School District not open to input on student code of conduct
The Indian River County School District administration, which has a habit of presenting faits accomplis to the School Board to be rubber-stamped, was at it again when a hearing was held, ostensibly for public input, on a revised student code of conduct.
Jacqueline Warrior, NAACP education committee member, raised objections to the revised code, saying the definition of gang activity in the code was too loose. She noted that any principal or school resource officer has authority to label a student a gang member and put it in the school file, which could possibly become part of a juvenile’s justice record.
Warrior said she recently participated in a hearing on a student expulsion where the principal assumed a black student intentionally was wearing gang colors, red and white. She later saw a group of white students near Vero Beach High School also wearing red and white, and said she learned those are the school colors.
“The color of your skin determines what gang colors are,” she remarked.
The Florida Department of Education’s 2016 profile of the Indian River County School District says blacks are disciplined here eight times more often than the norm. Statewide, blacks are disciplined three times more often.
Warrior said she had volunteered as a juvenile justice advocate for four years, and noted that the School District initiates the majority of juvenile justice cases in the county. She proposed that “illegal activity” be the threshold definition of gang activity or membership.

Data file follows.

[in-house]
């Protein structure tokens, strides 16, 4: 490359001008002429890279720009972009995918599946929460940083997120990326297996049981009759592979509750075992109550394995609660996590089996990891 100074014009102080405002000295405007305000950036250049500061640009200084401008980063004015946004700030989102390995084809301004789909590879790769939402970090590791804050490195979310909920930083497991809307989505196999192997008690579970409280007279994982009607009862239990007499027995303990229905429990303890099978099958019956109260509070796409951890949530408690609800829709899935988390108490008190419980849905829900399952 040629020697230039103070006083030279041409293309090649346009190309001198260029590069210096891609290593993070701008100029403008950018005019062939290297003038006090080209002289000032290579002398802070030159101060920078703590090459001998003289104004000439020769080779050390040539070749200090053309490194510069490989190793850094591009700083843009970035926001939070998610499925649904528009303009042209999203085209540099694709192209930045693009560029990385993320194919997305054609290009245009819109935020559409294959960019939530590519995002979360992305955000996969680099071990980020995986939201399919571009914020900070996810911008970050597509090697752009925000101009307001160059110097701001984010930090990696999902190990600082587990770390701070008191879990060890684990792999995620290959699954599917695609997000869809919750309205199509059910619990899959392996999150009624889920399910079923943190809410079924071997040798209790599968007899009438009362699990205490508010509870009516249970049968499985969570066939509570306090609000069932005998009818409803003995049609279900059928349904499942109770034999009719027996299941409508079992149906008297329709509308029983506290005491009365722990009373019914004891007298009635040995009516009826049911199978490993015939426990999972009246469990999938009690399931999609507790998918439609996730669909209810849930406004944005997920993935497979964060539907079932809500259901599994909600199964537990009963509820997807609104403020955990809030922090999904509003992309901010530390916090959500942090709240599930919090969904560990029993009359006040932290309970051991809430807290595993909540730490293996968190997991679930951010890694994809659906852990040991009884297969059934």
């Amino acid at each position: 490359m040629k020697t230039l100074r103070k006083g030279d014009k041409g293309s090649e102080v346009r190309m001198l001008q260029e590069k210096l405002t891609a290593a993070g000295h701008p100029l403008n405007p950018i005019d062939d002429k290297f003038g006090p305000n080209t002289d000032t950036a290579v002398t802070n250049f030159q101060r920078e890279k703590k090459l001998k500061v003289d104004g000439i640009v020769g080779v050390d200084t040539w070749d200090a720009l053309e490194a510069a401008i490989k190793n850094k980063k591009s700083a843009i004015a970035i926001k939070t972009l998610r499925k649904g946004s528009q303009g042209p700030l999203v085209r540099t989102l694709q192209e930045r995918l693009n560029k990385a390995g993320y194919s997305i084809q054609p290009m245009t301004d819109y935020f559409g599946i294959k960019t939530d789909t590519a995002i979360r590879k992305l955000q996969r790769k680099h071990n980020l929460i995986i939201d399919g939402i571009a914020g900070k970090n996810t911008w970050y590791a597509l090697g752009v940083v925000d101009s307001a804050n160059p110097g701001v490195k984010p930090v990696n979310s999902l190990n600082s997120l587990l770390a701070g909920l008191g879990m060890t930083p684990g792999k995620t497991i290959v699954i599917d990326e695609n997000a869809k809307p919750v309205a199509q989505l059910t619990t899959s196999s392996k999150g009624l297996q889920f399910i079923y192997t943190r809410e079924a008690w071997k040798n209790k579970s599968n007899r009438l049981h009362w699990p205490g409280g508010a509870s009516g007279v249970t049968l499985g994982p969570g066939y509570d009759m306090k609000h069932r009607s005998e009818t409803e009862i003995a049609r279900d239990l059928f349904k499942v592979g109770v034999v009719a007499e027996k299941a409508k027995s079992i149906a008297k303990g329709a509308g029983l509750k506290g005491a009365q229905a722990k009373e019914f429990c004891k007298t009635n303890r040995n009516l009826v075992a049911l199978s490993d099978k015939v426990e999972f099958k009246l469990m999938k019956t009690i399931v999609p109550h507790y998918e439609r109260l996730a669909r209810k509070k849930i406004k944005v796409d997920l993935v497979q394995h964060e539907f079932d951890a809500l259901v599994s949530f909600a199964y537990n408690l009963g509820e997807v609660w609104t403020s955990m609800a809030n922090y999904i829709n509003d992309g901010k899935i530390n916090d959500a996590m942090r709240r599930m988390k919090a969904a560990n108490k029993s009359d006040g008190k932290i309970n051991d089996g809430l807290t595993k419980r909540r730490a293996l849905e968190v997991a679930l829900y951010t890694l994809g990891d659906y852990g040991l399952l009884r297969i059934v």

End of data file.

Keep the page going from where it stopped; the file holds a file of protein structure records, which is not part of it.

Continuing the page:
But School Board Chairperson Dale Simchick said the School District and the juvenile justice department are separate, and took the position that school administrators and law enforcement could be trusted to be fair.
Furthermore – fait accompli time – school board attorney Suzanne D’Agresta said any changes to the revised code other than cleaning up typos would require republishing the code, another legal notice and another public hearing.
If that happened, students wouldn’t have it at the beginning of the school year, Superintendent Mark Rendell said.
But Warrior pointed out the existing code could be used in the meantime.
School Board member Shawn Frost seemed sympathetic to Warrior’s concerns and made a motion to redraft and rehear the code of student conduct, but it failed to pass. Board member Charles Searcy requested future public hearings be held in time to actually allow for public input.
The two actions drew criticism from School Board member Claudia Jimenez. She chided Searcy and Frost for entertaining changes at a late date. They should have come forward with changes “in a timely manner,” she said.
The revised code was approved, 3-2, with Matthew McCain, Simchick and Jimenéz voting yes, while Frost and Searcy withheld approval.